In modern floristry, flower growers very often pay attention to the ability to grow small, but incredibly beautiful flowers at home. Gerberas are just such types of plants that can pleasantly surprise every tenant of a small apartment or private house. At the same time, caring for them cannot be called difficult, but it is not simple either.
Determining a suitable place in the house
Most often, indoor dwarf gerberas are grown that need a lot of diffused sunlight. Without it, the plant will not grow rapidly, so provide a suitable place for the flower pot. In summer and spring, the gerbera will feel comfortable on lighted balconies and open terraces, and in winter - on the windowsill of the south or west side of the house. As soon as the air temperature outside the window rises to the mark of 20 degrees Celsius, the gerbera can be safely taken out into the street. However, with the onset of winter coolness, it is recommended to protect the flower from drafts and sharp temperature drops. During the ventilation of a room with a plant, it is necessary to protect it from the ingress of cold air, which can lead to the immediate death of this fragile representative of the flora.
Temperature, watering and humidity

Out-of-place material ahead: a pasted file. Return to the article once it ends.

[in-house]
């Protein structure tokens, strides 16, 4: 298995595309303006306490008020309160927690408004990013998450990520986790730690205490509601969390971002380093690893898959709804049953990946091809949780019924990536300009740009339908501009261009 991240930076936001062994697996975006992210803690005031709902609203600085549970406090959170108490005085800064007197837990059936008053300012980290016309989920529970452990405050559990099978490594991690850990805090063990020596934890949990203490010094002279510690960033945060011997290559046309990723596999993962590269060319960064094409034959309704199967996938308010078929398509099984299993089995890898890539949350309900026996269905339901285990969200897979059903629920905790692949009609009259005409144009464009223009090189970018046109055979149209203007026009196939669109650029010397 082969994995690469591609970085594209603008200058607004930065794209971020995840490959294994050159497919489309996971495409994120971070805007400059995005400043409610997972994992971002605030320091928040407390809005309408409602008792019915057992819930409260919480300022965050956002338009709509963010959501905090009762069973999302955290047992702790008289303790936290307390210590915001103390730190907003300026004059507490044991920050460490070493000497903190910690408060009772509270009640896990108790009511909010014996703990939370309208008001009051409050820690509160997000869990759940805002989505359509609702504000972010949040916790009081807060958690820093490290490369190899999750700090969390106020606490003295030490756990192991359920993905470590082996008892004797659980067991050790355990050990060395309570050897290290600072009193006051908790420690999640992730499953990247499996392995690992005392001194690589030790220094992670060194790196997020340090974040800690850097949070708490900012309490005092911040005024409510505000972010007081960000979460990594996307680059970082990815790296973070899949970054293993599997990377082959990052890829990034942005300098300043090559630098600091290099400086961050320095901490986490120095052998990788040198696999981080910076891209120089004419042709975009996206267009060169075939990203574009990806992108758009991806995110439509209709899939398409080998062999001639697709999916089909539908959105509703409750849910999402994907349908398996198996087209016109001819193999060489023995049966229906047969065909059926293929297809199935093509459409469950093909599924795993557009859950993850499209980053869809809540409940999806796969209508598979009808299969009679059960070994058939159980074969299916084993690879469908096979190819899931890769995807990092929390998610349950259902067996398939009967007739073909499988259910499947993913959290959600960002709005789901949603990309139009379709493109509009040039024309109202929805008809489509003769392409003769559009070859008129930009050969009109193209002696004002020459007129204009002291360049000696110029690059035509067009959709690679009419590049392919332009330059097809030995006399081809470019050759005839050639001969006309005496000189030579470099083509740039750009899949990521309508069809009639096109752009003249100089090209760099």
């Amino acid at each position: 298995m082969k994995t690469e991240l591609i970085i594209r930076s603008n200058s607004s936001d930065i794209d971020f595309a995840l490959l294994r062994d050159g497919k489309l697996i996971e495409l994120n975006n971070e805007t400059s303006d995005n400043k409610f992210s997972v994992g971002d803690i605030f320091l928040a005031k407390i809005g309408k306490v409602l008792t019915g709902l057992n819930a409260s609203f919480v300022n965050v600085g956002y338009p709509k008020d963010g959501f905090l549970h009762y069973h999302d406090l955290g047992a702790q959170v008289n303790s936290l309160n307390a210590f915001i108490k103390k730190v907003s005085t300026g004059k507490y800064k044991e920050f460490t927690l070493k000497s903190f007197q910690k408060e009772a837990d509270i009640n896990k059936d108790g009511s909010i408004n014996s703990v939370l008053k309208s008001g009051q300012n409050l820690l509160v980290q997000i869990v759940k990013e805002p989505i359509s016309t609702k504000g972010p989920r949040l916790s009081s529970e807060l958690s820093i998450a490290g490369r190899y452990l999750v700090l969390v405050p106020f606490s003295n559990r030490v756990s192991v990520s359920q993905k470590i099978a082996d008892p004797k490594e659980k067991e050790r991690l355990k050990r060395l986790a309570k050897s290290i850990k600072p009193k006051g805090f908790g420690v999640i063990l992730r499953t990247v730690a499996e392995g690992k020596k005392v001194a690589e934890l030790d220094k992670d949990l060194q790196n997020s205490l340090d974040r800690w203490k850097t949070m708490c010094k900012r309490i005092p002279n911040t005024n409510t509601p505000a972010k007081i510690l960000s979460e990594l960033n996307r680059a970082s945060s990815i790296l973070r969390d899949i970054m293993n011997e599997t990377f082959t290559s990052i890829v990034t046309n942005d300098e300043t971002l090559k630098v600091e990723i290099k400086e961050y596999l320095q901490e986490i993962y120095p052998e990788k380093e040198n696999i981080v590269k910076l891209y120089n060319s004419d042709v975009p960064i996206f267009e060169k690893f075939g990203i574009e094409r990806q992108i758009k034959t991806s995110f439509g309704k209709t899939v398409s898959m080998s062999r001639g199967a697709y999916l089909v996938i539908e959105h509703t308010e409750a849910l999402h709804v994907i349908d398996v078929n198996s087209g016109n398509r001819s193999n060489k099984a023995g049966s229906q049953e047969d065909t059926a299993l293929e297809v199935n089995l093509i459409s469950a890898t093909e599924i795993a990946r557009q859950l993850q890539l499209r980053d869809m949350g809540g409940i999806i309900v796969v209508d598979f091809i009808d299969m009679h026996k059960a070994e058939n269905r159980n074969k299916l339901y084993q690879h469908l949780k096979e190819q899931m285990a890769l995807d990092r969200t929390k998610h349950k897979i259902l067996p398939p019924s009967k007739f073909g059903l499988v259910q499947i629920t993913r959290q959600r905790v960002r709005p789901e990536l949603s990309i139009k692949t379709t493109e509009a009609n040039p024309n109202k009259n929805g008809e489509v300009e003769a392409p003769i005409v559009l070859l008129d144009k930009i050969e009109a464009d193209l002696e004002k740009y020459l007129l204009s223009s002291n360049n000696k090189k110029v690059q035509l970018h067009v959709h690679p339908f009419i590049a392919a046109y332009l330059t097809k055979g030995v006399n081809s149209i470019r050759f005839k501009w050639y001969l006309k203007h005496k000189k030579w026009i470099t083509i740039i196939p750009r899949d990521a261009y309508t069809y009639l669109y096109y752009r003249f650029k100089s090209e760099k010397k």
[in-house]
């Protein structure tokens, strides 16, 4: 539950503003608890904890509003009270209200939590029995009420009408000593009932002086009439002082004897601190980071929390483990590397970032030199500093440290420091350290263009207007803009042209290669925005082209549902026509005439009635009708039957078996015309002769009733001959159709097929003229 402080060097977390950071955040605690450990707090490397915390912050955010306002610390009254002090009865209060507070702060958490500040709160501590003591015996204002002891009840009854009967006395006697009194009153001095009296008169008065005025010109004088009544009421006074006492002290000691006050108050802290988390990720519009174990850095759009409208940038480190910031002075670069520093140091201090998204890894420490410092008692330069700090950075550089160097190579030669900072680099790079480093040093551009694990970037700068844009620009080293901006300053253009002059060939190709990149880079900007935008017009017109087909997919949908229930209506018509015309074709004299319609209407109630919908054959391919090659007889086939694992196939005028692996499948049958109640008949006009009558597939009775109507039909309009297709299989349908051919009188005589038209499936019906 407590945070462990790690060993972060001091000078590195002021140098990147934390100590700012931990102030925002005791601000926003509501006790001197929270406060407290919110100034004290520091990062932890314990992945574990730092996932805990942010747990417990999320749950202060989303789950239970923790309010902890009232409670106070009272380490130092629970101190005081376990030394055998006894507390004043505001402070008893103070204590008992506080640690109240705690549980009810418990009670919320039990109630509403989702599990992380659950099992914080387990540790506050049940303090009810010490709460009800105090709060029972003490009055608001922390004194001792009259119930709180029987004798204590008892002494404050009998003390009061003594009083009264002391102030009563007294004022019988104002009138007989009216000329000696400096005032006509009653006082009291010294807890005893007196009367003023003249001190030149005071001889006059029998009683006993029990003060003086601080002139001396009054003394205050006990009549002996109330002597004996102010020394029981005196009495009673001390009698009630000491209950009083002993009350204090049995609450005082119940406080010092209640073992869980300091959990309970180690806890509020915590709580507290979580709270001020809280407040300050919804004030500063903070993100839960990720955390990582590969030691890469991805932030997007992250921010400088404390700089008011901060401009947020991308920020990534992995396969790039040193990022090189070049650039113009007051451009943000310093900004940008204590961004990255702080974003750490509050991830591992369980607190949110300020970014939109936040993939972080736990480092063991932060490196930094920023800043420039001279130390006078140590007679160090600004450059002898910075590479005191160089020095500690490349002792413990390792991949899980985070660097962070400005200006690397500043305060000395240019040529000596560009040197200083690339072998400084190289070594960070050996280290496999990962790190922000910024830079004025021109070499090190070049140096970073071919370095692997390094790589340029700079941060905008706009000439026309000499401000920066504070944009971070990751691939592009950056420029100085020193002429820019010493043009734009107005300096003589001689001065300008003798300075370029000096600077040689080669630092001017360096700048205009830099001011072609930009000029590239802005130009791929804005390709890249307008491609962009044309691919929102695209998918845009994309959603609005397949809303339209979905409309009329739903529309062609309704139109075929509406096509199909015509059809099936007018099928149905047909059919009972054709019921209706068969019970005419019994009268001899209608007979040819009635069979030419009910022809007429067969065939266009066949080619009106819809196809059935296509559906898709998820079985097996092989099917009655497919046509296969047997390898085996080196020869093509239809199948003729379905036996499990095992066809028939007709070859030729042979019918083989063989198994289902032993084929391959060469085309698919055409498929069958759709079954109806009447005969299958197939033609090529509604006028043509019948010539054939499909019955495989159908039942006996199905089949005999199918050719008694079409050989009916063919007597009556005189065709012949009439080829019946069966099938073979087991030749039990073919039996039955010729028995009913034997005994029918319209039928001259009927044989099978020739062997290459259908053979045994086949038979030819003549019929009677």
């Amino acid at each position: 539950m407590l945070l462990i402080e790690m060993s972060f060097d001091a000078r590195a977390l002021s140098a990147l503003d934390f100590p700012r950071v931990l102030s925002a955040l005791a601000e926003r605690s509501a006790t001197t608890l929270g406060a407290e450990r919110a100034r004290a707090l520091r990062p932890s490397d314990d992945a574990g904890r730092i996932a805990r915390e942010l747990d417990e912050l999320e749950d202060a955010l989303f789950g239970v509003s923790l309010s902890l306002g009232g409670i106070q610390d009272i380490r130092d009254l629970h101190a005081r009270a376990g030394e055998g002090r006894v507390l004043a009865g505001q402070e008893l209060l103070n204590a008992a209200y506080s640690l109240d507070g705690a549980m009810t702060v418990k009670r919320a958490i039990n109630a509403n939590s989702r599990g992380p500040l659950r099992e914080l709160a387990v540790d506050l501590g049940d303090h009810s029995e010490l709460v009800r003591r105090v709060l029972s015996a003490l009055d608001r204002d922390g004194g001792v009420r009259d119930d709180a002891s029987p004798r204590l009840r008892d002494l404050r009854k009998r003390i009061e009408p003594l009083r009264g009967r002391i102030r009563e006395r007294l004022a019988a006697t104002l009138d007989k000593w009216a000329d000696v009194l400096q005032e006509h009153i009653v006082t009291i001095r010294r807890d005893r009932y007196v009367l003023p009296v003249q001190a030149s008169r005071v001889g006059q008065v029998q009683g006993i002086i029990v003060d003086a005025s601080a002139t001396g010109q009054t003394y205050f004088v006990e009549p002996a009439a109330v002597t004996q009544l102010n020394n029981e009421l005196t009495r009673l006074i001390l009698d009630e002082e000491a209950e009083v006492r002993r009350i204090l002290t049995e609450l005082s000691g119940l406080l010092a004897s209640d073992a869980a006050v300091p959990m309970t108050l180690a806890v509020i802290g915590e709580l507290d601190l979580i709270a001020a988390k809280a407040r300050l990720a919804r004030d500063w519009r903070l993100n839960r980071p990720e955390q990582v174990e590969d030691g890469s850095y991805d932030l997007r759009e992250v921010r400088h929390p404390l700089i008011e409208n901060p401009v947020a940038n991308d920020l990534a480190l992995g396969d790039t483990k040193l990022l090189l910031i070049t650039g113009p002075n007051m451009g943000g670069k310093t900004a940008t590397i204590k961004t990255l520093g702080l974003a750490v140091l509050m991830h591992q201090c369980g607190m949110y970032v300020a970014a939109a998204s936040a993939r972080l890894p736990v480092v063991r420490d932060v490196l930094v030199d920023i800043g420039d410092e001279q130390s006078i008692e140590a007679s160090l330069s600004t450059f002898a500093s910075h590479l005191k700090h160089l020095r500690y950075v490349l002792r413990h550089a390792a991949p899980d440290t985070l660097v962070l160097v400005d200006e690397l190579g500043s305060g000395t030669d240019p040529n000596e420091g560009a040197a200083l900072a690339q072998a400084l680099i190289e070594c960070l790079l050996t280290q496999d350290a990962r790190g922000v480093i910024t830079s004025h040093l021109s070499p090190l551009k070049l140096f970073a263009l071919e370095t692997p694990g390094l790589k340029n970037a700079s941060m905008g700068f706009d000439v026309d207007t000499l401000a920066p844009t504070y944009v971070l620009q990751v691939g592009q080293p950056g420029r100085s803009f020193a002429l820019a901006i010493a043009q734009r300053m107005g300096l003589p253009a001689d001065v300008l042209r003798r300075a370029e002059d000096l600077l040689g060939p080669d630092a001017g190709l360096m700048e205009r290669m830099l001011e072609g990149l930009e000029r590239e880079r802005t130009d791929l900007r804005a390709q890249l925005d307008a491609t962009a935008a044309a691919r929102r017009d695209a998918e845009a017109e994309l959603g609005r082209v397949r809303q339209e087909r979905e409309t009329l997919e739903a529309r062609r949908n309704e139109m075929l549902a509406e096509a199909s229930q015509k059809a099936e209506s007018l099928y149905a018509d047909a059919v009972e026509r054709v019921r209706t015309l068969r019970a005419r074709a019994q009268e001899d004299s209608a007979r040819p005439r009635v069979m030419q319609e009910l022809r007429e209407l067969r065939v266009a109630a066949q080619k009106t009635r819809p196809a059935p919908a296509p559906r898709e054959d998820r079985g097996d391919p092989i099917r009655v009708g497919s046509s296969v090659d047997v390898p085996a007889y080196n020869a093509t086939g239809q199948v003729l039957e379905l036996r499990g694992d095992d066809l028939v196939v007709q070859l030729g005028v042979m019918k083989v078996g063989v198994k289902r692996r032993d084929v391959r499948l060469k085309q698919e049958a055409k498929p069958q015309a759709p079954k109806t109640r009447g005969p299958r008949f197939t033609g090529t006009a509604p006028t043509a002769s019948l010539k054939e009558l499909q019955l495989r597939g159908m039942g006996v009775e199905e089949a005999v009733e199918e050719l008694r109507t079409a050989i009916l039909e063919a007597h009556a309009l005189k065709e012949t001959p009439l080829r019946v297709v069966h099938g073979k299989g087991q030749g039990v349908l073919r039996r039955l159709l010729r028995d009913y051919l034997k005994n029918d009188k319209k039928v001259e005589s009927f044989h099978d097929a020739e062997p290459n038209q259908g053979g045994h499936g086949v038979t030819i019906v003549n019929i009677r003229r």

Gerbera falls into a state of rest immediately after the autumn-winter colds come. During this period, the flower “falls asleep”, gaining strength before the next flowering period, so that it needs to create suitable wintering conditions, otherwise in the new season you will not see a single bud that has blossomed. Gerbera should be watered along the edge of the pot, preventing severe drying of the soil. But an excessive abundance of liquid in the ground can also harm the root system of the plant, so you cannot overdo it. The optimum water for irrigation will be a liquid at room temperature (warmed up to 20 degrees Celsius and above), settled for a day. Cold water flowing from the tap can cause the plant to develop various diseases. Gerbera is very fond of humid air, so it should be foreseen for her to install water tanks next to the pot. Also, spraying the leaves from the spray gun (especially during the sweltering summer heat) will not be out of place - so the gerbera will be saturated with liquid and will be able to successfully survive the dry summer. In general, growing a gerbera at home does not cause residents any particular problems with caring for the plant. If it is provided with a large amount of diffused ultraviolet radiation, regular but moderate watering, then the home flower will delight you with its attractive, fresh appearance for several consecutive seasons!